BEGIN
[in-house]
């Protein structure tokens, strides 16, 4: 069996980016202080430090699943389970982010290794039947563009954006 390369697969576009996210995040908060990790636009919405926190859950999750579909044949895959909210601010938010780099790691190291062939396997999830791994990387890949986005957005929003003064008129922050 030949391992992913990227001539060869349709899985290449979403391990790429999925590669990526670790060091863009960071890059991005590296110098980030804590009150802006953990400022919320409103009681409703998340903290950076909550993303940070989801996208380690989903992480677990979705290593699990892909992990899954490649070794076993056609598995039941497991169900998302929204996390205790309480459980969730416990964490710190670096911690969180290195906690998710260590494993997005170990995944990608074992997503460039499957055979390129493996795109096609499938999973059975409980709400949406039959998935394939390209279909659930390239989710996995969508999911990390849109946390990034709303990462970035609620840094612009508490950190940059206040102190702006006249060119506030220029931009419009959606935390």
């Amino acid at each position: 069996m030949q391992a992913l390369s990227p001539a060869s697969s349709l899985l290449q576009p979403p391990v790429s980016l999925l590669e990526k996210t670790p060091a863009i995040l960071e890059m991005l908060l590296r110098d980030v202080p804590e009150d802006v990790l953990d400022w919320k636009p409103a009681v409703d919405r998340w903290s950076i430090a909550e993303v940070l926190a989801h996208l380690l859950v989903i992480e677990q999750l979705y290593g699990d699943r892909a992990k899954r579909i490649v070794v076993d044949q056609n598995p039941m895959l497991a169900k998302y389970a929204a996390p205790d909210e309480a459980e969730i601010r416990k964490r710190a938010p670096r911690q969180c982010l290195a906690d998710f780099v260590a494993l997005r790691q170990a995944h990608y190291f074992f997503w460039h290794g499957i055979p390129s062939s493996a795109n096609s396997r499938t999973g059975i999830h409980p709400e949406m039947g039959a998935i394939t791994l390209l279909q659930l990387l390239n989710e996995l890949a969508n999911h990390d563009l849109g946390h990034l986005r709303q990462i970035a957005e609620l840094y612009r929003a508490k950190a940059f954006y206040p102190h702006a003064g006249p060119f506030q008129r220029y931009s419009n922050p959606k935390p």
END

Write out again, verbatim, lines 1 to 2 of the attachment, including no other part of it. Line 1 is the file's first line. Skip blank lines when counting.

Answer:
[in-house]
């Protein structure tokens, strides 16, 4: 069996980016202080430090699943389970982010290794039947563009954006 390369697969576009996210995040908060990790636009919405926190859950999750579909044949895959909210601010938010780099790691190291062939396997999830791994990387890949986005957005929003003064008129922050 030949391992992913990227001539060869349709899985290449979403391990790429999925590669990526670790060091863009960071890059991005590296110098980030804590009150802006953990400022919320409103009681409703998340903290950076909550993303940070989801996208380690989903992480677990979705290593699990892909992990899954490649070794076993056609598995039941497991169900998302929204996390205790309480459980969730416990964490710190670096911690969180290195906690998710260590494993997005170990995944990608074992997503460039499957055979390129493996795109096609499938999973059975409980709400949406039959998935394939390209279909659930390239989710996995969508999911990390849109946390990034709303990462970035609620840094612009508490950190940059206040102190702006006249060119506030220029931009419009959606935390």